On Sunday Chris caught up with fellow Canterbury Gliding Club members, who were on their annual camp at Flock Hill. This is the view from the back seat of Oscar Romeo as Kevin Hughes learns to fly in the wave along the Black Range near Arthur's Pass.
14 October 2007
The past week was a busy one with Marc and Chris completing a five-day Class Two Glider Engineers Course run by well-known Gliding New Zealand identity Roger Harris. We also had a visit by six Airtrainers from RNZAF Ohakea.
The RNZAF visited Omarama early in the week with six Airtrainers from Ohakea.
Roger Harris and Marc Crozier inspect the wing of a wooden glider as part of the engineering course.
7 October 2007
Marc arrived from Canada on Wednesday. After completing a check flight with Chris on Friday, he took visiting Australian pilot Dave Belenholtz up on a four hour wave flight yesterday. Marc did five and a half hours of flying in total that day - which represents 10% of all the gliding he did in Canada over the whole of last summer!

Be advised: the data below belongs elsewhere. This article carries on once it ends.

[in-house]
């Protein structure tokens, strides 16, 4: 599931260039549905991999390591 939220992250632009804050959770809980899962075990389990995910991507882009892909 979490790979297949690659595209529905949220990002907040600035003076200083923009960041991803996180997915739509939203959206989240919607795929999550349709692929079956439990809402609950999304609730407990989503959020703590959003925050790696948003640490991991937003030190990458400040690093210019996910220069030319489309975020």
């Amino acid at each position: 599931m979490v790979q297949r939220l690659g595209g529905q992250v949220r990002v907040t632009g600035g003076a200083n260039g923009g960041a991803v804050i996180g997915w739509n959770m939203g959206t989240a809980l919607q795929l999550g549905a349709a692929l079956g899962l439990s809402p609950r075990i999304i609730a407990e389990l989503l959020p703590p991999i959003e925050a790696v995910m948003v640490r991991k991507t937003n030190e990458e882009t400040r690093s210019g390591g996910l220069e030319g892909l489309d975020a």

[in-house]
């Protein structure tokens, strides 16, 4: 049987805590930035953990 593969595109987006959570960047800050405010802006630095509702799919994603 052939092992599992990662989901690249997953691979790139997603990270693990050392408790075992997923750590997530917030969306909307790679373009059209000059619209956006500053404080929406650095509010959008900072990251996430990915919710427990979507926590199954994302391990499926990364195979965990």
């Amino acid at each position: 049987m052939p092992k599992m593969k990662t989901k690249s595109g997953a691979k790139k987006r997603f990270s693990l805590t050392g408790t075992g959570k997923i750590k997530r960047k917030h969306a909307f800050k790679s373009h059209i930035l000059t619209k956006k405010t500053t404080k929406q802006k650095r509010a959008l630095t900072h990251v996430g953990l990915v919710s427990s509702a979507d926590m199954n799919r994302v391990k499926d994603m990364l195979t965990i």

A highlight last week was supporting a fundraising event for kids with serious illnesses. In the race from Auckland to Queenstown, Southern Soaring supervised a challenge where competitors built model gliders and then flew them into a landing zone. It was a lot of fun!
"Evel Knievel" from the Budget Bunch - one of the competitors in the 2007 Accor $10 Queenstown Race To Cure Kids.
Looking north towards Lake Ohau and the Ben Ohau Range. Photo: Marc Crozier
A stunning wave cloud in the lee of the Ben Ohau Range with Lake Pukaki at left. From this photo it is easy to see why so many overseas pilots come to fly with us! Photo: Marc Crozier
30 September 2007
We have had an excellent start to the season with some great gliding conditions between active fronts. Rod and Chris held the fort for the first two weeks and got the office, aircraft and equipment ready for the season.
Rod Dew hard at work polishing the underside of Mike November's wings
First flight for the season - six knots to 7000 feet.
Judith Auld after the first flight on 17 September. "It was amazing . . . I shall be recommending Southern Soaring to all."